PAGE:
Africa Agriculture Commodities Farming Food Import

AfDB: Africa importing what it should be producing

Africa is importing 22 million metric tonnes of maize, two million metric tonnes of soybean, one million metric tonnes of broiler meat and 10 million metric tonnes of milk


The African Development Bank (AfDB) has determined that the African Savannah can support maize, soybean and livestock transforming the continent into a net exporter of these commodities

AfDB is championing a new regional and global effort to transform the African Savannah from a “Sleeping Giant” to the cradle of the continent’s green revolution.

“This sleeping giant needs to wake up,” the Bank’s Vice-President for Agriculture, Human and Social Development, Jennifer Blanke, told an audience at a 2018 World Food Prize side event in Des Moines, Iowa last week.

Blanke described Africa’s nearly 400 million hectares of Savannah zones as ‘the world’s largest agricultural frontier’, and if a small fraction of that cultivatable land – some 16 million hectares – is transformed, it could well set Africa up to decrease dependence on food imports, feed itself and contribute to feeding the world.

Africa is host to 60% of the world’s uncultivated arable land, but currently spends an estimated US$35 billion per year on importing food.

This figure is projected to shoot up to US$110 billion by 2025.

Africa is importing what it should actually be producing: 22 million metric tonnes of maize, two million metric tonnes of soybean, one million metric tonnes of broiler meat and 10 million metric tonnes of milk each year.

This situation is made worse when African countries export raw goods outside the continent to be processed into consumer products imported back into Africa for purchase.

In essence, Africa is exporting jobs outside the continent, and contributing to Africa’s poverty challenges.

AfDB has determined that the African Savannah can support the production of maize, soybean, and livestock, and transform the continent into a net exporter of these commodities.

Only ten per cent of the African Savannah is under cultivation – better utilized, small sections of Africa’s grasslands could provide direct jobs for tens of millions of young people and indirect jobs for many more.

Blanke, who spoke on behalf of AfDB’s President Akinwumi Adesina, noted that all of Africa’s Savannah is more than twice as large as Brazil’s “Cerrados” that launched that country’s farming economy success.

She said transforming a small part of Africa’s mixed woodland grasslands, in a smart and sustainable way, can produce enough to supply all the continent’s maize, soybean, and livestock requirements.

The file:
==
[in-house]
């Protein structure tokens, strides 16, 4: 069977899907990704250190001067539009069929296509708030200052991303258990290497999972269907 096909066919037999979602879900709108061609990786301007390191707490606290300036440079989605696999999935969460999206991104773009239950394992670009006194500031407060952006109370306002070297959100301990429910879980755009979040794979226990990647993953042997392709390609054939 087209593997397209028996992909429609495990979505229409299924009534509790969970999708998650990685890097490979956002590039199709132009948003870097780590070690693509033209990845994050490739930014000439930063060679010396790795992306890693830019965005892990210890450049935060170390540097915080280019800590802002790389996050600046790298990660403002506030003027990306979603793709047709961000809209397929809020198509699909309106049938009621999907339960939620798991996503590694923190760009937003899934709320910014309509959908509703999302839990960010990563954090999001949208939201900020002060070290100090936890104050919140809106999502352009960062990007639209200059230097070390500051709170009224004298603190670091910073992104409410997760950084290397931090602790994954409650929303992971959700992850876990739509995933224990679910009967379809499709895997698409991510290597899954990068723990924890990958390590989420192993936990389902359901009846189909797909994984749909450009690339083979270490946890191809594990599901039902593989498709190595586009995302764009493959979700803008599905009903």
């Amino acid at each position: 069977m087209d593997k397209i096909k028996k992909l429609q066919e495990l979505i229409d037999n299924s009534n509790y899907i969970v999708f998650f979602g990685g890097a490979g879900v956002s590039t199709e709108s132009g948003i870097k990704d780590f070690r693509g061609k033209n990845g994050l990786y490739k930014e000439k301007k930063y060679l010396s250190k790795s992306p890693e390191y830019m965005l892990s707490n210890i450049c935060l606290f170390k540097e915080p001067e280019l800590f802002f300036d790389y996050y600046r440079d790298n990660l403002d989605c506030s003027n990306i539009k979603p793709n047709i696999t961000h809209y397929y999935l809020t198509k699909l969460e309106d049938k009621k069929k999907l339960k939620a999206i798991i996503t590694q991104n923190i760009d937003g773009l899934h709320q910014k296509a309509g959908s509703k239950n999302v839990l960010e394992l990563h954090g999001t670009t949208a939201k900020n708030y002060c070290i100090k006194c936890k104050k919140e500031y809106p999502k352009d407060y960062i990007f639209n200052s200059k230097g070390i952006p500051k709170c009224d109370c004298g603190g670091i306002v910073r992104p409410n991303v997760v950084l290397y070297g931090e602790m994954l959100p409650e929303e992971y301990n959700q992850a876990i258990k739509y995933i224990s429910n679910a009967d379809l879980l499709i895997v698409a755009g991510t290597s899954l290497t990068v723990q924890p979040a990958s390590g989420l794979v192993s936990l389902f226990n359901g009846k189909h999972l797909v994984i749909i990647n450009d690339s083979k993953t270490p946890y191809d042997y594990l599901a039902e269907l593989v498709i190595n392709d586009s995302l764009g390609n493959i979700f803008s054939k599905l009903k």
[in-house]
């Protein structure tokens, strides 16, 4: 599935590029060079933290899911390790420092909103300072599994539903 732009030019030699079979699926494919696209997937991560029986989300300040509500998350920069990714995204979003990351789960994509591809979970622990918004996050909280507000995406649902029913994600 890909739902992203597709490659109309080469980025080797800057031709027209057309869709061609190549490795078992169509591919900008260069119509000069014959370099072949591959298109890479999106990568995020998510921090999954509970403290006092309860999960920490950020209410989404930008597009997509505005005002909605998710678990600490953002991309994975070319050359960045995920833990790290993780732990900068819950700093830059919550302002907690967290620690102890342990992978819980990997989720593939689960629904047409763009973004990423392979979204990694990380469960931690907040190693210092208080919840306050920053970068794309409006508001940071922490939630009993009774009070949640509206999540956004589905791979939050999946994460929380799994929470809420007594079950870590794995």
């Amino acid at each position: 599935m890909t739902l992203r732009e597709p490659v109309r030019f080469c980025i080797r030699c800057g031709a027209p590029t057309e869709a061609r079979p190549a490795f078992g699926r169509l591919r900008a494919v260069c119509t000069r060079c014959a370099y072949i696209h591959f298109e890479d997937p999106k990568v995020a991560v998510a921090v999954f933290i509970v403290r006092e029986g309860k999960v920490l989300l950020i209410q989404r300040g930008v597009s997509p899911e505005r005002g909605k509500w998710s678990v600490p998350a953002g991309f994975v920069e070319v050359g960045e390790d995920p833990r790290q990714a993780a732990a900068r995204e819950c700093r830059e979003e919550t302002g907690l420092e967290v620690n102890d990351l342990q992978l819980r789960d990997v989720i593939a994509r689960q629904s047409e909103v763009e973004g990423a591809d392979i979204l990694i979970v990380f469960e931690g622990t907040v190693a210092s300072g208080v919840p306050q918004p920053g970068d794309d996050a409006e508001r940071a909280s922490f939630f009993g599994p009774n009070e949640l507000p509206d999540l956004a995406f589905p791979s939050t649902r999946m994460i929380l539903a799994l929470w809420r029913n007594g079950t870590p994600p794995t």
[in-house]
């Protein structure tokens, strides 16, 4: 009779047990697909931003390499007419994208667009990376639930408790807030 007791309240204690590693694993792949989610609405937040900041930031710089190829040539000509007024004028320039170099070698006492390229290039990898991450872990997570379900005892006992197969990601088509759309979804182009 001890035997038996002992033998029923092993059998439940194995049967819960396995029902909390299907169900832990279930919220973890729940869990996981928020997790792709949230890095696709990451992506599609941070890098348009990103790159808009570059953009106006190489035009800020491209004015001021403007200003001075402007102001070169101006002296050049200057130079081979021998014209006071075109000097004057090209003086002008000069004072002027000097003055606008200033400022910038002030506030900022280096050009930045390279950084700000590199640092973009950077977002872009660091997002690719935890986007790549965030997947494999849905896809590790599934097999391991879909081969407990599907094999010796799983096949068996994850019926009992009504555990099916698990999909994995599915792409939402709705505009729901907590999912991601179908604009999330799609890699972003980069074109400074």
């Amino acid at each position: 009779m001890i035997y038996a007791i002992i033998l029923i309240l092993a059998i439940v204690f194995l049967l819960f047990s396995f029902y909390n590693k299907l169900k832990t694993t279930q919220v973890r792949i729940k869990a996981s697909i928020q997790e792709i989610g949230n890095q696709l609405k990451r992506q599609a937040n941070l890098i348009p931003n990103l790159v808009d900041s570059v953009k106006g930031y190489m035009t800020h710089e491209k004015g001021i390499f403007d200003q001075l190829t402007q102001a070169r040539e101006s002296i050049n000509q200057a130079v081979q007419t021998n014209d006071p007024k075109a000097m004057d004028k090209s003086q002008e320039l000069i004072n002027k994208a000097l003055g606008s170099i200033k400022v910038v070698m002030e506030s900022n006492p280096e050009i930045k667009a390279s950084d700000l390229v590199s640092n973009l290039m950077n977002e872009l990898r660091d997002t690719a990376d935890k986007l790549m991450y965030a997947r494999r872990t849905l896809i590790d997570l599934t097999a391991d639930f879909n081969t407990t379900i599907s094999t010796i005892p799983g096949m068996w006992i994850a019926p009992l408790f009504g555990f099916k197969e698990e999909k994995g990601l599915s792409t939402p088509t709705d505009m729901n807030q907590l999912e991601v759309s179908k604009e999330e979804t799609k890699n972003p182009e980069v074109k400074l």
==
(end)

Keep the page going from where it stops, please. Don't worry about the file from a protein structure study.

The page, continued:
Brazil transformed its tropical Cerrados into a US$54 billion food industry within two decades through the skilful development of production technologies for new crop and livestock varieties; innovative soil and crop management programs adapted to the tropics; wide-scale dissemination of new agricultural technologies; low-interest loans, and ambitious rural development programs.

The Bank’s Technologies for African Agricultural Transformation for the Savannahs (TAAT-S) initiative seeks to transform 16 million Ha out of Africa’s 400 million Ha of Savannah into an agribusiness hive for the production of maize, soybean, and livestock.

That is just about four per cent of the continent’s mixed woodland and grassland areas. If African countries can harness the available technologies with the right policies, they will rapidly raise agricultural productivity and incomes for farmers, as well as assure lower food prices for consumers.

Vice President Blanke led a Bank delegation selling the merits of its TAAT-S initiative at the World Food Prize gathering. The Bank’s TAAT-S session discussed training, innovation, entrepreneurship, and policy support for the transformation of African Savannahs.

To ensure effective implementation, the Bank has looked to Brazil’s agri-business success story to engage with organizations with a proven track record in tropical and conservation agriculture.

These include the Brazilian Research Corporation and the Agricultural Corporation of Brazil, the Argentine Association of Zero-tillage, and the Argentine Agricultural Research Institute – all part of a systematic effort at technology introduction and adaptation.

TAAT-S was launched in October 2017 in Ghana and has since been operating in Zambia, Guinea and Gabon. The Bank expects to launch TAAT-S in Uganda, Kenya, Democratic Republic of Congo, Central African Republic, and Mozambique next year.

When TAAT-S is fully implemented, Africa can expect to double its maize production from a current 50 million metric tonnes per annum to 100 million metric tonnes, to triple soybean production from less than three million metric tonnes to nine million metric tonnes, and to double livestock production from 8.5 million metric tonnes to 16 million metric tonnes by 2025.

The TAAT-S session was part of the Borlaug Dialogue International Symposium, held in conjunction with the World Food Prize Laureate Ceremony.

The US$250,000 World Food Prize recognizes the accomplishments of individuals who have advanced human development by improving the quality, quantity, or availability of food in the world. African Development Bank President Adesina is the 2017 World Food Prize laureate.

Source: The Exchange

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